A Lasting Footprint

As every day passes, and all the more people in Iowa are confirmed as having the coronavirus, while in disbelief, I look at those numbers and wonder when the new infection rate is going to start leveling off, and then finally dissipate.

More than once today, I shared my belief that our entire world will have changed to where we’ll all come to the understanding that there’ll be things that’ll never be the same as they were before this all started, as well as being features of our “new world” that we’ll have to accept and grow used to.

Someone who’s related to a doctor that’s associated with a hospital, mentioned today that even though we’ll get thru this first round of the pandemic, their hospital’s greatest fear, is when September rolls around, all our children are back in school, and then just one or two of those students being in the asymptomatic stages of the Chinese virus, and the shut-downs will start all over again. If that does happen, there’ll a devastating impact on our local businesses which will even more-so change the landscape of our local economy. Let’s hope and pray they get a vaccine created before September arrives.

One of my dear friends called this afternoon to see how all has been with me since we’d not spoken for several weeks. I thought it funny because I’d been thinking about calling him, but he’s always exceptionally busy, and I don’t like bothering him during the work week. I was happy to hear all was well with him and family, but didn’t hesitate to scold him about being around too many humans during this pandemic, because one can never be too careful in these times.

I received another call this afternoon from a woman whom I’ve known for a number of years, and was quick to inform her that the home she once lived in while young, just recently sold. I knew it was on the market, but when I noticed how much it had changed, but not for the better, I didn’t want to mention it. Well, unbeknownst to me, she’d already looked at it during an open house, and afterwards, wished she hadn’t because the fond memories she had of her childhood home had been changed in a bad way, forevermore.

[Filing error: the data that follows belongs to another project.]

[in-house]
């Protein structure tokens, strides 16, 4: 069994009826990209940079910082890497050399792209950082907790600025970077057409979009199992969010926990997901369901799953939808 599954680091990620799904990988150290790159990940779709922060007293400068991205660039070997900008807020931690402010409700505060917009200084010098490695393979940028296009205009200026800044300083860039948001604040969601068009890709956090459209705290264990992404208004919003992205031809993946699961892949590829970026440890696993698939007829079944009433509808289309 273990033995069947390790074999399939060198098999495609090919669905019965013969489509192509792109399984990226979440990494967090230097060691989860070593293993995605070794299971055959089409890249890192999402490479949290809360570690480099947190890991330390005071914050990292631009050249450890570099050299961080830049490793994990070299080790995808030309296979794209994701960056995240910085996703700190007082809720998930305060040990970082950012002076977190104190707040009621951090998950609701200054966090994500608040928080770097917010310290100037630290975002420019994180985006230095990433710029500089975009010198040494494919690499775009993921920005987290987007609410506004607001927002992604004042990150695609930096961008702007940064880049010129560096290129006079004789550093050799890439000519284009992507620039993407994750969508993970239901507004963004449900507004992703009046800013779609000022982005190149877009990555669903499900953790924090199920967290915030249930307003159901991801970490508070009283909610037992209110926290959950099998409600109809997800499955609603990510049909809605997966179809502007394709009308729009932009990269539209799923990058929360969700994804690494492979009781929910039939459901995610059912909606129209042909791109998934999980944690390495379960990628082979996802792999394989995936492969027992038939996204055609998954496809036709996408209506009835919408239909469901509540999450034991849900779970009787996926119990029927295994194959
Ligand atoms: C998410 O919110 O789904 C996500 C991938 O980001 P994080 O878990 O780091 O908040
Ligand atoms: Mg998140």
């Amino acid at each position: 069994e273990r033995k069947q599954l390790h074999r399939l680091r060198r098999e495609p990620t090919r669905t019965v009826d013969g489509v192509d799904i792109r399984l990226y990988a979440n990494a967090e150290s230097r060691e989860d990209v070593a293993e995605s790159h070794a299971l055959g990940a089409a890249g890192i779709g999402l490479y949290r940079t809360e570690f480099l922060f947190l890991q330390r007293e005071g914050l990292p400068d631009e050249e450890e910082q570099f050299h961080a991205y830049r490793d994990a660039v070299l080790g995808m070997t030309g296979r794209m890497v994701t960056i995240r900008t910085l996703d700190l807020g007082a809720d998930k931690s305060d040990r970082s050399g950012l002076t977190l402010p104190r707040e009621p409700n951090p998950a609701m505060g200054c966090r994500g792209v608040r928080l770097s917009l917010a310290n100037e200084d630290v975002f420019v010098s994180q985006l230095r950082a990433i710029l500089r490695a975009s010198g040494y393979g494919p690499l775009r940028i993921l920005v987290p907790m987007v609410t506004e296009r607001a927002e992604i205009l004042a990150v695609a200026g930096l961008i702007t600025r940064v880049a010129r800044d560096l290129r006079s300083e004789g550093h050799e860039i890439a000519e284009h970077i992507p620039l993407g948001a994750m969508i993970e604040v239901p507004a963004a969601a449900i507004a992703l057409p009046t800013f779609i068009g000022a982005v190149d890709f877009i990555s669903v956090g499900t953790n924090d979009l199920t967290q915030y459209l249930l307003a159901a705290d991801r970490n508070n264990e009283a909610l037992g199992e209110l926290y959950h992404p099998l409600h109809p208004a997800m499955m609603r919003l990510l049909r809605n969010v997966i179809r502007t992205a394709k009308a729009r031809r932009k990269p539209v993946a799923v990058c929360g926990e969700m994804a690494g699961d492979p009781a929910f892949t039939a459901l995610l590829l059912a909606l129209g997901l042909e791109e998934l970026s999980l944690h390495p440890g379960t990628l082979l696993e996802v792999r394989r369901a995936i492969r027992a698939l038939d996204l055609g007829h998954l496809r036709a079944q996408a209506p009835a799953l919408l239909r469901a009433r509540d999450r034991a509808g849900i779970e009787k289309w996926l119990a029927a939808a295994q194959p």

That home was just one more example of someone trying to turn a pre-1900’s home into something looking like it came out of a mobile home magazine, because its beautiful spoon carved woodwork had been removed, and replaced with that plastic stuff that’s supposed to look like wood. They also covered all the wooden floors with those snap together planks of vinyl tile.

There’s no doubt whomever purchased it, was only looking for room sizes, and number of bedrooms and bathrooms, but if those buyers could’ve seen what it looked like back then, they would’ve also been heartbroken over all the weak updates that were made. Before hanging up, I did remind her to never re-visit something out of her past unless it looks the same or better.

I did share another thought with her regarding my belief that we all should create a good and lasting footprint with our homes, just so our future generations will be inspired by such beauty to the point where they’ll feel it their duty to continue on with the care and maintenance of them. To me, it’s like owning an expensive work of art, where it’s treated accordingly.

Just yesterday a woman mentioned how much the home her grandparents lived in for over 30 years, had fallen so much into disrepair, that she refused to even drive down the street it’s located on, because of how internally angry she gets when looking at such a mess. She went on to share her memories of how beautiful their home appeared both inside and out, along with how well they maintained their yard and flower gardens. She was being so descriptive, I began envisioning what it looked like.

Because we can’t do anything about reeling back time, I reminded her that the owner of it is one of our leading rental barons who could give hoot about what that home looks like, because it’s just one of the many money-making Section 8 rentals he owns. I’m sure if those walls could talk, they’d have many hair-raising tales to tell.

I did spend some time today with my customer who’s looking at buying something to fix up and sell, and as chance would have it, I found one that would fit his criteria if he could get it purchased at a low enough price. I also reminded him that to make money on “flipping”, you have to do as much as you can yourself, and certainly in a professional manner. He’s been involved in construction in the past, so I’m not worried about him doing a good job, but my fear is that he still doesn’t realize how quickly the hard costs start adding up. I’ll be showing it to him sometime soon, but you can be sure, I’ll be heavily scrutinizing it, because the first big project will be either the springboard to continued success, or being chalked up as another hard life-lesson learned.

My morning tomorrow is booked with five homes to show a repeat customer, and hopefully there’ll be one of them he’ll find acceptable. He’ll have a home to sell, but I do think it’ll sell quickly as long as it’s priced right.

Please keep in mind, tomorrow is going to be much colder, and possibly chances of rain mixed with snow, which means we’re still not far enough into April to be out of Mother’s Natures ability to surprise us with snow.

Tonight’s one-liner is: With this pandemic, we’re finding strange footprints on the shores of the unknown.

Joe Chodur

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